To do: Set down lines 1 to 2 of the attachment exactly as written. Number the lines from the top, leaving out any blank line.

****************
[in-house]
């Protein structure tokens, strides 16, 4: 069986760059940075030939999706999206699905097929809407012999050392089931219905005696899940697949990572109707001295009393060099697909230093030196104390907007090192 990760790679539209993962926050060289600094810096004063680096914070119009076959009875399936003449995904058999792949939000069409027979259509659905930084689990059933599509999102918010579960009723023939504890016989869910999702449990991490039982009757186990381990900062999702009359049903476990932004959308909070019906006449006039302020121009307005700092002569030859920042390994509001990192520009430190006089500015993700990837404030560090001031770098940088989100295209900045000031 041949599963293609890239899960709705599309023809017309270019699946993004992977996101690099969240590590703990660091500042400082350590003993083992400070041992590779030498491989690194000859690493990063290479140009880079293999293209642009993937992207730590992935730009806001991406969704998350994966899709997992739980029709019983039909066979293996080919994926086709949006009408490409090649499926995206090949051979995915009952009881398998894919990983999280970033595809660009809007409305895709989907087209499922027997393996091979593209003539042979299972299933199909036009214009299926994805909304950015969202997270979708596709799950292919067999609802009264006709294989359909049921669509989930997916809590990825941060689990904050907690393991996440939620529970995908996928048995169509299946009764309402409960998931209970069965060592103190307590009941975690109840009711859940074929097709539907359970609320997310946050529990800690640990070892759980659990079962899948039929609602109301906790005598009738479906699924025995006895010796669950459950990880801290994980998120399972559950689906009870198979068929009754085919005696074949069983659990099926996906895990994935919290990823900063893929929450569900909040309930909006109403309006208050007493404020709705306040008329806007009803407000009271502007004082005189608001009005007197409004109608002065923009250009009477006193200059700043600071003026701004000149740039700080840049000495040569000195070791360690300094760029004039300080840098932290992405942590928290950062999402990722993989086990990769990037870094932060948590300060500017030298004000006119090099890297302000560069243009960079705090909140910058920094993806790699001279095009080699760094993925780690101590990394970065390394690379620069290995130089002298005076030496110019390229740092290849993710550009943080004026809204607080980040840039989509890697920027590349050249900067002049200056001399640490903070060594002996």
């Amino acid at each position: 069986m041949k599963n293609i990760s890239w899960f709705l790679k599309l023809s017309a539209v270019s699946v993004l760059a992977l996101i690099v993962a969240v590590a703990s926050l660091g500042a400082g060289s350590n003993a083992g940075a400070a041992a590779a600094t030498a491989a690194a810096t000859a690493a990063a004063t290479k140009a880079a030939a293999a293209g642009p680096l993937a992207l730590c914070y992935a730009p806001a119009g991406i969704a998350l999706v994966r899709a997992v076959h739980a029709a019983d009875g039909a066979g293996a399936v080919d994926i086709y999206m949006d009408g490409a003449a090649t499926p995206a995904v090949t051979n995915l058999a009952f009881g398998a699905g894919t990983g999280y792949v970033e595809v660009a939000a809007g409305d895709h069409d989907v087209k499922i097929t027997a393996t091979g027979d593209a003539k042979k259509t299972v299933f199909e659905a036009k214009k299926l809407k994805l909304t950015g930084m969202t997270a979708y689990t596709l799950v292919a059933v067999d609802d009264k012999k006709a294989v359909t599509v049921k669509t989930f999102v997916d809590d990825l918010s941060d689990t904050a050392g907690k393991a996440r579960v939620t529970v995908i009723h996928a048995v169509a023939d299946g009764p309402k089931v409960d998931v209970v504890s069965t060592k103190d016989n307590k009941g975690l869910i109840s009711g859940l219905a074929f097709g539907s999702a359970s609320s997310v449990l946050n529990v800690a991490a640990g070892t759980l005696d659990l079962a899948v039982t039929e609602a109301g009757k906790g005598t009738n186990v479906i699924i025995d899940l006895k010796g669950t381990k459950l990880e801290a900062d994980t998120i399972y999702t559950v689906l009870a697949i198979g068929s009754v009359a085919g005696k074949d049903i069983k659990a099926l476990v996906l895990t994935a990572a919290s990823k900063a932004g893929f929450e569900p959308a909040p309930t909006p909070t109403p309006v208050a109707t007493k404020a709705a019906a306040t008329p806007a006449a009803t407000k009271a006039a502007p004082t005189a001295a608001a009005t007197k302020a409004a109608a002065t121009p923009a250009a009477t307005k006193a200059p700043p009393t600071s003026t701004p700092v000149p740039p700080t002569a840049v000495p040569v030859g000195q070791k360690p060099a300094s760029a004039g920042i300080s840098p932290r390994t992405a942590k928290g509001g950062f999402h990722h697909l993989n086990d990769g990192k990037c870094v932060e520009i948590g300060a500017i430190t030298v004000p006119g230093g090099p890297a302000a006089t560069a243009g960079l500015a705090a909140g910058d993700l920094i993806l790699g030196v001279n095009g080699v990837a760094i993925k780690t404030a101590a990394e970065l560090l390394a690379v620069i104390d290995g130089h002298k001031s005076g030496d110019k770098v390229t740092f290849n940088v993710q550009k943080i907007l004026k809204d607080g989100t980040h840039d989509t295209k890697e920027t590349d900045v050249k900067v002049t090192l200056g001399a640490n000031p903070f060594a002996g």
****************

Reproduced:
[in-house]
């Protein structure tokens, strides 16, 4: 069986760059940075030939999706999206699905097929809407012999050392089931219905005696899940697949990572109707001295009393060099697909230093030196104390907007090192 990760790679539209993962926050060289600094810096004063680096914070119009076959009875399936003449995904058999792949939000069409027979259509659905930084689990059933599509999102918010579960009723023939504890016989869910999702449990991490039982009757186990381990900062999702009359049903476990932004959308909070019906006449006039302020121009307005700092002569030859920042390994509001990192520009430190006089500015993700990837404030560090001031770098940088989100295209900045000031 041949599963293609890239899960709705599309023809017309270019699946993004992977996101690099969240590590703990660091500042400082350590003993083992400070041992590779030498491989690194000859690493990063290479140009880079293999293209642009993937992207730590992935730009806001991406969704998350994966899709997992739980029709019983039909066979293996080919994926086709949006009408490409090649499926995206090949051979995915009952009881398998894919990983999280970033595809660009809007409305895709989907087209499922027997393996091979593209003539042979299972299933199909036009214009299926994805909304950015969202997270979708596709799950292919067999609802009264006709294989359909049921669509989930997916809590990825941060689990904050907690393991996440939620529970995908996928048995169509299946009764309402409960998931209970069965060592103190307590009941975690109840009711859940074929097709539907359970609320997310946050529990800690640990070892759980659990079962899948039929609602109301906790005598009738479906699924025995006895010796669950459950990880801290994980998120399972559950689906009870198979068929009754085919005696074949069983659990099926996906895990994935919290990823900063893929929450569900909040309930909006109403309006208050007493404020709705306040008329806007009803407000009271502007004082005189608001009005007197409004109608002065923009250009009477006193200059700043600071003026701004000149740039700080840049000495040569000195070791360690300094760029004039300080840098932290992405942590928290950062999402990722993989086990990769990037870094932060948590300060500017030298004000006119090099890297302000560069243009960079705090909140910058920094993806790699001279095009080699760094993925780690101590990394970065390394690379620069290995130089002298005076030496110019390229740092290849993710550009943080004026809204607080980040840039989509890697920027590349050249900067002049200056001399640490903070060594002996």